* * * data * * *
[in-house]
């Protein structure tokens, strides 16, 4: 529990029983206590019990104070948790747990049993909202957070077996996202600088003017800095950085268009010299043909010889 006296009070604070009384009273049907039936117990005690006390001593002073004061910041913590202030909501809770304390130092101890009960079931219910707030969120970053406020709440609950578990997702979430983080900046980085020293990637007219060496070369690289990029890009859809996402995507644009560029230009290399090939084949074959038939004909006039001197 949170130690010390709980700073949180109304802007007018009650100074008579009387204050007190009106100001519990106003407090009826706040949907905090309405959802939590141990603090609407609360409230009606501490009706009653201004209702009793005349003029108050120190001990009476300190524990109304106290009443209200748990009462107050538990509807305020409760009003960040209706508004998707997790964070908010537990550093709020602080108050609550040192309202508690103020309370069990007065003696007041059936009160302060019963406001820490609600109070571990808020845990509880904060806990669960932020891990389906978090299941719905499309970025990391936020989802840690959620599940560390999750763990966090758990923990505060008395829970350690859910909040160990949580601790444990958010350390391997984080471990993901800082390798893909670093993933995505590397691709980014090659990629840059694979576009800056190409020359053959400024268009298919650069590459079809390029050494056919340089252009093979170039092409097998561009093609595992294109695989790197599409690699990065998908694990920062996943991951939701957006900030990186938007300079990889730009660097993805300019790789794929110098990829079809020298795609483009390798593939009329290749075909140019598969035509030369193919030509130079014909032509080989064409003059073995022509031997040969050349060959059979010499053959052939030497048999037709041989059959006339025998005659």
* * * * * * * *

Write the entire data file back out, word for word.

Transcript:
[in-house]
């Protein structure tokens, strides 16, 4: 529990029983206590019990104070948790747990049993909202957070077996996202600088003017800095950085268009010299043909010889 006296009070604070009384009273049907039936117990005690006390001593002073004061910041913590202030909501809770304390130092101890009960079931219910707030969120970053406020709440609950578990997702979430983080900046980085020293990637007219060496070369690289990029890009859809996402995507644009560029230009290399090939084949074959038939004909006039001197 949170130690010390709980700073949180109304802007007018009650100074008579009387204050007190009106100001519990106003407090009826706040949907905090309405959802939590141990603090609407609360409230009606501490009706009653201004209702009793005349003029108050120190001990009476300190524990109304106290009443209200748990009462107050538990509807305020409760009003960040209706508004998707997790964070908010537990550093709020602080108050609550040192309202508690103020309370069990007065003696007041059936009160302060019963406001820490609600109070571990808020845990509880904060806990669960932020891990389906978090299941719905499309970025990391936020989802840690959620599940560390999750763990966090758990923990505060008395829970350690859910909040160990949580601790444990958010350390391997984080471990993901800082390798893909670093993933995505590397691709980014090659990629840059694979576009800056190409020359053959400024268009298919650069590459079809390029050494056919340089252009093979170039092409097998561009093609595992294109695989790197599409690699990065998908694990920062996943991951939701957006900030990186938007300079990889730009660097993805300019790789794929110098990829079809020298795609483009390798593939009329290749075909140019598969035509030369193919030509130079014909032509080989064409003059073995022509031997040969050349060959059979010499053959052939030497048999037709041989059959006339025998005659």